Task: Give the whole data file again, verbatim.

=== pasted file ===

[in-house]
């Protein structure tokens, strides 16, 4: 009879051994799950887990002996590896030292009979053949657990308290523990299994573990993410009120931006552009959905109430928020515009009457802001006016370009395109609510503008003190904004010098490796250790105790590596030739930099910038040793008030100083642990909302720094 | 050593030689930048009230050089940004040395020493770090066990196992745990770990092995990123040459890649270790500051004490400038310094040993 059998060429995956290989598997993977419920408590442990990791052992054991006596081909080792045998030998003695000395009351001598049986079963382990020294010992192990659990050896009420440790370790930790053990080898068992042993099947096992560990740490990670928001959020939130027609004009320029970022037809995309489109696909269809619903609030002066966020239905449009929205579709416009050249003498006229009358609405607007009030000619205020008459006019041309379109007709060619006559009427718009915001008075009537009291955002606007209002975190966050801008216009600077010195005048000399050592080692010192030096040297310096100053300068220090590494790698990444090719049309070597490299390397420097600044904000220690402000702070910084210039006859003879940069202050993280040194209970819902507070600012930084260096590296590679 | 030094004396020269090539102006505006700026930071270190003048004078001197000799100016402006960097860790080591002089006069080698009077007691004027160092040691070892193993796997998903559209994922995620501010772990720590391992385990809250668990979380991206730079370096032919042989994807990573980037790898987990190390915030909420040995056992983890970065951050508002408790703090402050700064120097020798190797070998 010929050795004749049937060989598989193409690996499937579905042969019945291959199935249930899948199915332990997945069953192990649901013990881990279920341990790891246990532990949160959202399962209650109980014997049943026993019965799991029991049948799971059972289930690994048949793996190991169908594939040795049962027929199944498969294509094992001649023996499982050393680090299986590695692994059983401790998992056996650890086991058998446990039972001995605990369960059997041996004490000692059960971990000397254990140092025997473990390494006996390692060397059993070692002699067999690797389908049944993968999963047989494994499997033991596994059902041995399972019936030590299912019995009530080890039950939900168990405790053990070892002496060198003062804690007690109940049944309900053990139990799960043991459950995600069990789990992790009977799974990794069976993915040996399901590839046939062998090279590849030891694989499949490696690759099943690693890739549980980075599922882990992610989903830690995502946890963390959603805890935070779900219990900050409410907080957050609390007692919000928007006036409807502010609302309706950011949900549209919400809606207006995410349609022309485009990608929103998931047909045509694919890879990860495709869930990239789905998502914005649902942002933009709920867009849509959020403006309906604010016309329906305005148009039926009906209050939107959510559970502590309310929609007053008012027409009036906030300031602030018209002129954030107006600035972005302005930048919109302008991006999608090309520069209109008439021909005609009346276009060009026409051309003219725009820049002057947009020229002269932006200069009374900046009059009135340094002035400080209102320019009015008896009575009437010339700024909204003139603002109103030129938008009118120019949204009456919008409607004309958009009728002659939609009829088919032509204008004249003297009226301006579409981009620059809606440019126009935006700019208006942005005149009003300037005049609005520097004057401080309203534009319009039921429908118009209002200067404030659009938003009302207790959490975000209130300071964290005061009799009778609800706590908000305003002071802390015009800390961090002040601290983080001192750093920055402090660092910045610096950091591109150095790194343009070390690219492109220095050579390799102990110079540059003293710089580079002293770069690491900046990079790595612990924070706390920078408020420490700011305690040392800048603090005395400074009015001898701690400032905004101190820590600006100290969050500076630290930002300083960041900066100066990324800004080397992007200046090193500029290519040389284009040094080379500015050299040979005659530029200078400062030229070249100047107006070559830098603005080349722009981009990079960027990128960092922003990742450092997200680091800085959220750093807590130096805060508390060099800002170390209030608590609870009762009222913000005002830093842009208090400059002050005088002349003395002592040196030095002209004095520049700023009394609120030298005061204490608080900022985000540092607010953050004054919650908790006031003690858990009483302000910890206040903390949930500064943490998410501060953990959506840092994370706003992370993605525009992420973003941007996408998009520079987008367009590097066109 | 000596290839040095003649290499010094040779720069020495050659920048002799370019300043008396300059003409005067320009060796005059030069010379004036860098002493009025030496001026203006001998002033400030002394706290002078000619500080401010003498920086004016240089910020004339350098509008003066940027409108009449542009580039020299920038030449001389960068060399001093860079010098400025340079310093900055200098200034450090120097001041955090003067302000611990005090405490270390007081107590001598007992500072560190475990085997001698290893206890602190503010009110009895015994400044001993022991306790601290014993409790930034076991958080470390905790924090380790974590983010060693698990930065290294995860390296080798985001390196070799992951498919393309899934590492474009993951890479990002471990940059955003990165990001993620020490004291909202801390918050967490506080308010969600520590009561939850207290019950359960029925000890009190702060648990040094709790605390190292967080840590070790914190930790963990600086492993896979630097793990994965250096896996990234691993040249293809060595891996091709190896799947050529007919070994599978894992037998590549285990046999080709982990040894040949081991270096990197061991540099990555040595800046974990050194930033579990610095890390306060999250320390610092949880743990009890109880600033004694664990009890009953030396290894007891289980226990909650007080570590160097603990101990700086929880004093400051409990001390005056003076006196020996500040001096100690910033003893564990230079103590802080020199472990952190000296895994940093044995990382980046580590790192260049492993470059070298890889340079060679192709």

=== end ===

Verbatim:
[in-house]
């Protein structure tokens, strides 16, 4: 009879051994799950887990002996590896030292009979053949657990308290523990299994573990993410009120931006552009959905109430928020515009009457802001006016370009395109609510503008003190904004010098490796250790105790590596030739930099910038040793008030100083642990909302720094 | 050593030689930048009230050089940004040395020493770090066990196992745990770990092995990123040459890649270790500051004490400038310094040993 059998060429995956290989598997993977419920408590442990990791052992054991006596081909080792045998030998003695000395009351001598049986079963382990020294010992192990659990050896009420440790370790930790053990080898068992042993099947096992560990740490990670928001959020939130027609004009320029970022037809995309489109696909269809619903609030002066966020239905449009929205579709416009050249003498006229009358609405607007009030000619205020008459006019041309379109007709060619006559009427718009915001008075009537009291955002606007209002975190966050801008216009600077010195005048000399050592080692010192030096040297310096100053300068220090590494790698990444090719049309070597490299390397420097600044904000220690402000702070910084210039006859003879940069202050993280040194209970819902507070600012930084260096590296590679 | 030094004396020269090539102006505006700026930071270190003048004078001197000799100016402006960097860790080591002089006069080698009077007691004027160092040691070892193993796997998903559209994922995620501010772990720590391992385990809250668990979380991206730079370096032919042989994807990573980037790898987990190390915030909420040995056992983890970065951050508002408790703090402050700064120097020798190797070998 010929050795004749049937060989598989193409690996499937579905042969019945291959199935249930899948199915332990997945069953192990649901013990881990279920341990790891246990532990949160959202399962209650109980014997049943026993019965799991029991049948799971059972289930690994048949793996190991169908594939040795049962027929199944498969294509094992001649023996499982050393680090299986590695692994059983401790998992056996650890086991058998446990039972001995605990369960059997041996004490000692059960971990000397254990140092025997473990390494006996390692060397059993070692002699067999690797389908049944993968999963047989494994499997033991596994059902041995399972019936030590299912019995009530080890039950939900168990405790053990070892002496060198003062804690007690109940049944309900053990139990799960043991459950995600069990789990992790009977799974990794069976993915040996399901590839046939062998090279590849030891694989499949490696690759099943690693890739549980980075599922882990992610989903830690995502946890963390959603805890935070779900219990900050409410907080957050609390007692919000928007006036409807502010609302309706950011949900549209919400809606207006995410349609022309485009990608929103998931047909045509694919890879990860495709869930990239789905998502914005649902942002933009709920867009849509959020403006309906604010016309329906305005148009039926009906209050939107959510559970502590309310929609007053008012027409009036906030300031602030018209002129954030107006600035972005302005930048919109302008991006999608090309520069209109008439021909005609009346276009060009026409051309003219725009820049002057947009020229002269932006200069009374900046009059009135340094002035400080209102320019009015008896009575009437010339700024909204003139603002109103030129938008009118120019949204009456919008409607004309958009009728002659939609009829088919032509204008004249003297009226301006579409981009620059809606440019126009935006700019208006942005005149009003300037005049609005520097004057401080309203534009319009039921429908118009209002200067404030659009938003009302207790959490975000209130300071964290005061009799009778609800706590908000305003002071802390015009800390961090002040601290983080001192750093920055402090660092910045610096950091591109150095790194343009070390690219492109220095050579390799102990110079540059003293710089580079002293770069690491900046990079790595612990924070706390920078408020420490700011305690040392800048603090005395400074009015001898701690400032905004101190820590600006100290969050500076630290930002300083960041900066100066990324800004080397992007200046090193500029290519040389284009040094080379500015050299040979005659530029200078400062030229070249100047107006070559830098603005080349722009981009990079960027990128960092922003990742450092997200680091800085959220750093807590130096805060508390060099800002170390209030608590609870009762009222913000005002830093842009208090400059002050005088002349003395002592040196030095002209004095520049700023009394609120030298005061204490608080900022985000540092607010953050004054919650908790006031003690858990009483302000910890206040903390949930500064943490998410501060953990959506840092994370706003992370993605525009992420973003941007996408998009520079987008367009590097066109 | 000596290839040095003649290499010094040779720069020495050659920048002799370019300043008396300059003409005067320009060796005059030069010379004036860098002493009025030496001026203006001998002033400030002394706290002078000619500080401010003498920086004016240089910020004339350098509008003066940027409108009449542009580039020299920038030449001389960068060399001093860079010098400025340079310093900055200098200034450090120097001041955090003067302000611990005090405490270390007081107590001598007992500072560190475990085997001698290893206890602190503010009110009895015994400044001993022991306790601290014993409790930034076991958080470390905790924090380790974590983010060693698990930065290294995860390296080798985001390196070799992951498919393309899934590492474009993951890479990002471990940059955003990165990001993620020490004291909202801390918050967490506080308010969600520590009561939850207290019950359960029925000890009190702060648990040094709790605390190292967080840590070790914190930790963990600086492993896979630097793990994965250096896996990234691993040249293809060595891996091709190896799947050529007919070994599978894992037998590549285990046999080709982990040894040949081991270096990197061991540099990555040595800046974990050194930033579990610095890390306060999250320390610092949880743990009890109880600033004694664990009890009953030396290894007891289980226990909650007080570590160097603990101990700086929880004093400051409990001390005056003076006196020996500040001096100690910033003893564990230079103590802080020199472990952190000296895994940093044995990382980046580590790192260049492993470059070298890889340079060679192709």